. does the prime minister agree with me that immigration is essential to the strength of the uk economy as well as enhancing our diversity and cultural fabric? i have said on many occasions before, overall immigration has been good for the uk but what people want to see is control of that immigration. theresa may. meanwhile scotland's first minister, nicola sturgeon, has outlined her programme for government, pledging to scrap the i% programme for government, pledging to scrap the 1% cap on public sector pay rises. our scotland political correspondent glenn campbell was watching. having lost seats in the uk general election, this was a chance for nicola sturgeon to refresh, if not relaunch the snp government. independence gotjust one mention. instead, a blizzard of announcements on devolved topics. education, she said was her top priority, with school reform and more powerfor priority, with school reform and more power for headteachers. priority, with school reform and more powerfor headteachers. on justice she wants to do away with
shortjail justice she wants to do away with short jail terms justice she wants to do away with shortjail terms of justice she wants to do away with short jail terms of less justice she wants to do away with shortjail terms of less than one yearin shortjail terms of less than one year in most cases and on the environment, she wants to end the sale of petrol and diesel cars in scloonted by 2032, eight years ahead of the uk. the first minister also proposes to lift the i% of the uk. the first minister also proposes to lift the 1% cap on public sector pay rises, prompting some to speculate she might be prepared to raise income tax to pay for it. certainly she has committed toa for it. certainly she has committed to a debate. the first minister has been careful to choose a programme that will be uniting all the opposition against her. now other news around westminster in brief. borisjohnson news around westminster in brief. boris johnson updated news around westminster in brief. borisjohnson updated mps on north korea's missile test. the country has fired a missile overjapan and claims to have dead nated a hydrogen bomb. the —— detonated. the foreign secretary set out the gravity of the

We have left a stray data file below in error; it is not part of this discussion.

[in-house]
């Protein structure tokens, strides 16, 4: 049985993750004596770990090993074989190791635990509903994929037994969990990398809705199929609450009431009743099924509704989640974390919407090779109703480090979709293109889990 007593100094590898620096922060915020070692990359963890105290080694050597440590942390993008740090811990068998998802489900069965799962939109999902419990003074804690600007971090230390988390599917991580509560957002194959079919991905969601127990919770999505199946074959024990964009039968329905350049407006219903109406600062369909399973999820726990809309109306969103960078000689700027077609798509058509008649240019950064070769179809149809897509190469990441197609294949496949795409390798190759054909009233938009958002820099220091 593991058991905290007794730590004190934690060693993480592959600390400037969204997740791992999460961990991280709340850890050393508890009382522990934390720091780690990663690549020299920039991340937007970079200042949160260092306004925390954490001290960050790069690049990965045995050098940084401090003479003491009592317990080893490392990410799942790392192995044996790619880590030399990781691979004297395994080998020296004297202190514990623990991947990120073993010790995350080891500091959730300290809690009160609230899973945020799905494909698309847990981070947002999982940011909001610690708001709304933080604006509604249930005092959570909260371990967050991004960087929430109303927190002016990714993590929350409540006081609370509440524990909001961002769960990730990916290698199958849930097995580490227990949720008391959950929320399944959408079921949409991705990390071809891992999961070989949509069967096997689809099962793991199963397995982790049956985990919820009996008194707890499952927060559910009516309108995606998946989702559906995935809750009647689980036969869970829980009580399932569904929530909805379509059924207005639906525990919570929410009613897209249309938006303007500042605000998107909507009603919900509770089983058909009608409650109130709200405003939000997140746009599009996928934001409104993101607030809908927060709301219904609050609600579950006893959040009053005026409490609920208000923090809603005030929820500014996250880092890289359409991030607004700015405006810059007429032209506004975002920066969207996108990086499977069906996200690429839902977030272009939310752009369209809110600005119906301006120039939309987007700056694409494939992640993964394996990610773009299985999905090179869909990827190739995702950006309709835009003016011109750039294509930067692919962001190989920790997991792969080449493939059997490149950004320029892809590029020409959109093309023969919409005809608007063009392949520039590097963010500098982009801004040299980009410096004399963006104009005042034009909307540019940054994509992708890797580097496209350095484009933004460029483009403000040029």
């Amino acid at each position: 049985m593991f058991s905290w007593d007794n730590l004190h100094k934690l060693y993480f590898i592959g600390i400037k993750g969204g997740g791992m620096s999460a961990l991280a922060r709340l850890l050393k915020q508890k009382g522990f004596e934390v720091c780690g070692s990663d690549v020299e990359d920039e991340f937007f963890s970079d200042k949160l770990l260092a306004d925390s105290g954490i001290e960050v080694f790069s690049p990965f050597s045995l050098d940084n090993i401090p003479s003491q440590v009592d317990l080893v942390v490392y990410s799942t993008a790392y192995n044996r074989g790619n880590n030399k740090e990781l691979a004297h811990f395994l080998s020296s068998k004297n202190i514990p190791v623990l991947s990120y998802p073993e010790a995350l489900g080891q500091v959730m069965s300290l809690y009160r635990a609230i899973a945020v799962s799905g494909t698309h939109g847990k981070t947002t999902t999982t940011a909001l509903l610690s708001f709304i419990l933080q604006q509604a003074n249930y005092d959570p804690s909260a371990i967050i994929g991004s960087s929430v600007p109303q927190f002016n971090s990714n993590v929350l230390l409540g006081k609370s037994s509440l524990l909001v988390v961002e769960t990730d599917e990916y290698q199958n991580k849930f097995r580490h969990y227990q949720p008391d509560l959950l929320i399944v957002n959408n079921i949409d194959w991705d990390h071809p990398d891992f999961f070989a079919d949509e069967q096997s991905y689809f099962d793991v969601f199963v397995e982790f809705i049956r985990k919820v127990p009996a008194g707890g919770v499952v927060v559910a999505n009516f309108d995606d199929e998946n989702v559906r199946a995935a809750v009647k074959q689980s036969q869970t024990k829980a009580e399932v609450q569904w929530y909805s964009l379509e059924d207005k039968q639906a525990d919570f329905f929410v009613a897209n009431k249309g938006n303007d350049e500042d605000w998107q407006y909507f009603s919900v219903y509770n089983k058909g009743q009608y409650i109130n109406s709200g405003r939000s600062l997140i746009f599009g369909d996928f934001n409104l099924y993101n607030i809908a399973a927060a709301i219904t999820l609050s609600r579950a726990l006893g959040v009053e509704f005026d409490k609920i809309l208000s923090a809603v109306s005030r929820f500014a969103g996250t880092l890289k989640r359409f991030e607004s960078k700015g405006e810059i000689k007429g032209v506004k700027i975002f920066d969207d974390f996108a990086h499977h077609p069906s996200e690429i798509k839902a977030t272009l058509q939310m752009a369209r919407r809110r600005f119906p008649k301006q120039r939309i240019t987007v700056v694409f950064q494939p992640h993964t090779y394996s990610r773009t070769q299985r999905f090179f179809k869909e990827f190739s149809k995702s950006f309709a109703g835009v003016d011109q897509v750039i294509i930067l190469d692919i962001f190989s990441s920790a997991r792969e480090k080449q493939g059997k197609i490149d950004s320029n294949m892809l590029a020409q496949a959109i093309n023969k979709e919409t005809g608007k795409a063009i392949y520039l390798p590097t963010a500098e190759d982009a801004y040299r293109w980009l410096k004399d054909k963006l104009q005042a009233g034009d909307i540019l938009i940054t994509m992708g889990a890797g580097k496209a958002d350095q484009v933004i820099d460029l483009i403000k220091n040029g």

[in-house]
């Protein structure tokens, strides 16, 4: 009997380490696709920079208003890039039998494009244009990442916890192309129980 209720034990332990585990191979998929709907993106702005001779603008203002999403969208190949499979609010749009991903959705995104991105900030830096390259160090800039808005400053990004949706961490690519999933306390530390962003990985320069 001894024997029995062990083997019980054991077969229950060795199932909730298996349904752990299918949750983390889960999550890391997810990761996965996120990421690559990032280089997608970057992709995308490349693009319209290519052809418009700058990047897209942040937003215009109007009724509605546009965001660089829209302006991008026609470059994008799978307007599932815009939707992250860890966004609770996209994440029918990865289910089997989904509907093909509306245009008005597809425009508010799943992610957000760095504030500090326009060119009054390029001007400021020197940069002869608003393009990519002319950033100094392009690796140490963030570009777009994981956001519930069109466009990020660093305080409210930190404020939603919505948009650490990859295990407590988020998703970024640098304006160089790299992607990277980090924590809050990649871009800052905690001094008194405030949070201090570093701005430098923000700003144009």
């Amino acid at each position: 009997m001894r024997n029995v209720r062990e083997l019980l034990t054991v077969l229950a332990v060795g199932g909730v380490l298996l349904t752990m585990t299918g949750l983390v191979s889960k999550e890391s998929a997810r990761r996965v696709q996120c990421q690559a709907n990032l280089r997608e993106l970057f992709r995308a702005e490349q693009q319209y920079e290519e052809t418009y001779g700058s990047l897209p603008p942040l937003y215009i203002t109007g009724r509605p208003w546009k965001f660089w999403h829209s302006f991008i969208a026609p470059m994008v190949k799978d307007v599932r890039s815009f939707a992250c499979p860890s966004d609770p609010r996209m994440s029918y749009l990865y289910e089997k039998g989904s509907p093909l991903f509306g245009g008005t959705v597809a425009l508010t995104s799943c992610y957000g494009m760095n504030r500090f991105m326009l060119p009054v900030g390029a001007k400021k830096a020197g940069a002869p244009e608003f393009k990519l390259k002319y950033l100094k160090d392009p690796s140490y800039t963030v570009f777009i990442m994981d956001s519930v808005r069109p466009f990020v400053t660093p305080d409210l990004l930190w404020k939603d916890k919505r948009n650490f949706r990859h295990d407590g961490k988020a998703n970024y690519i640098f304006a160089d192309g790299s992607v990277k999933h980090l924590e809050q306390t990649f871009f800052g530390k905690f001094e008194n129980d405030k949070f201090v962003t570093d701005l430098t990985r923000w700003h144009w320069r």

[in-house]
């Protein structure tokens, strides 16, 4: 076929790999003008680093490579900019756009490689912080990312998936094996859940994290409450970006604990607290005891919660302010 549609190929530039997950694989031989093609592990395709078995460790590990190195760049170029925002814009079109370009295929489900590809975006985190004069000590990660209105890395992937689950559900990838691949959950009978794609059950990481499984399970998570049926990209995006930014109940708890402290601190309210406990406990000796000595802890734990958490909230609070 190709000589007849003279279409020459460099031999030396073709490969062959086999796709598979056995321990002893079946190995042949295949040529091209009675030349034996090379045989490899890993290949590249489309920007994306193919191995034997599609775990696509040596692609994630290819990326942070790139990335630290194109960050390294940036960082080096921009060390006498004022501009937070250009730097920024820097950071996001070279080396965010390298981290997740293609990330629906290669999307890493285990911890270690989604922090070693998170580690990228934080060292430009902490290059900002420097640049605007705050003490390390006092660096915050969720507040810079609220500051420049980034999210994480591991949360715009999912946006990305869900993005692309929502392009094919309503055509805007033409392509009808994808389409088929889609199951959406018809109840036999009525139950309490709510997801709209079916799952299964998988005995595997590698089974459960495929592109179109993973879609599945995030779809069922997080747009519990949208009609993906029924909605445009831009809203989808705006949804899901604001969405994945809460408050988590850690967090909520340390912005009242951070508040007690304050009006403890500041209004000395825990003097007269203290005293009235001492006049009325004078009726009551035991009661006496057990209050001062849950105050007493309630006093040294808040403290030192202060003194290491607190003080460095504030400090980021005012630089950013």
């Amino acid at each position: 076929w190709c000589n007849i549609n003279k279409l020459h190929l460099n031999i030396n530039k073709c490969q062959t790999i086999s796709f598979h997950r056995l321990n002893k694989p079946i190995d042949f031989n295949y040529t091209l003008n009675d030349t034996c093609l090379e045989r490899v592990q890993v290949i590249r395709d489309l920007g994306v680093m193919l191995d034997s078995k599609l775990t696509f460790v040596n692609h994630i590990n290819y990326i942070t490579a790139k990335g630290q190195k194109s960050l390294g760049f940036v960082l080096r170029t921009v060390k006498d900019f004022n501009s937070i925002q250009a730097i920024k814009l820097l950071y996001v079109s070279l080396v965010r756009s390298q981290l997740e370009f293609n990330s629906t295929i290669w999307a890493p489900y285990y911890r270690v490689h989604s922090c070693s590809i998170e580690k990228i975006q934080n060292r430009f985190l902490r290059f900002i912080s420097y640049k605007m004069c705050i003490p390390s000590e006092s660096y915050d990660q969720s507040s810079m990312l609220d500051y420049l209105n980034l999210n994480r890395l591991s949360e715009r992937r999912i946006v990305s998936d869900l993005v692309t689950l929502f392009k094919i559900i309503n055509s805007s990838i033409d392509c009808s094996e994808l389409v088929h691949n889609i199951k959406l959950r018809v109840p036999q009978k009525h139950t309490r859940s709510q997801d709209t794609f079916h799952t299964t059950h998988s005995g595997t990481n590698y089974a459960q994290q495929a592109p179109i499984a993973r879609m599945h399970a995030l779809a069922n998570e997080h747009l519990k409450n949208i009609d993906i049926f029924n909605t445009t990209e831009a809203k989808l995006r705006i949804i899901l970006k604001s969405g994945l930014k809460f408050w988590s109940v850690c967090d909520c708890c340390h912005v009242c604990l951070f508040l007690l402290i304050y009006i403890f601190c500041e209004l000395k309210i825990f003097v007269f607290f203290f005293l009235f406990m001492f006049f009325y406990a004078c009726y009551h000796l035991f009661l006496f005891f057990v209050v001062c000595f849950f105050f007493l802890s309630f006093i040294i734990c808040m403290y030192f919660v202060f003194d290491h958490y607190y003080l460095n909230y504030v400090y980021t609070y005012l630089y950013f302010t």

situation and called for calm diplomacy the house must be under new illusion this it least test marks another perilous advance in north korea's nuclear ambitions. in a country blighted by decades of communist, economic failure, where the i990s hundreds of thousands of people died of starvation or reduced to eating grass and leaves to survive, the regime has squandered its resources on building an illegal armoury of nuclear bombs. the house will wish tojoin me in condemning a nuclear test that poses a grave threat to the security of every country in east asia and the wider world. the british government has promise urgent assistance it territories and commonwealth countries hit by hurricane irmatch the believed to be one of the most powerful storms on record it's devastated parts of the caribbean. among the islands hit by winds of more than 18 o 0 miles per hour, where british overseas territories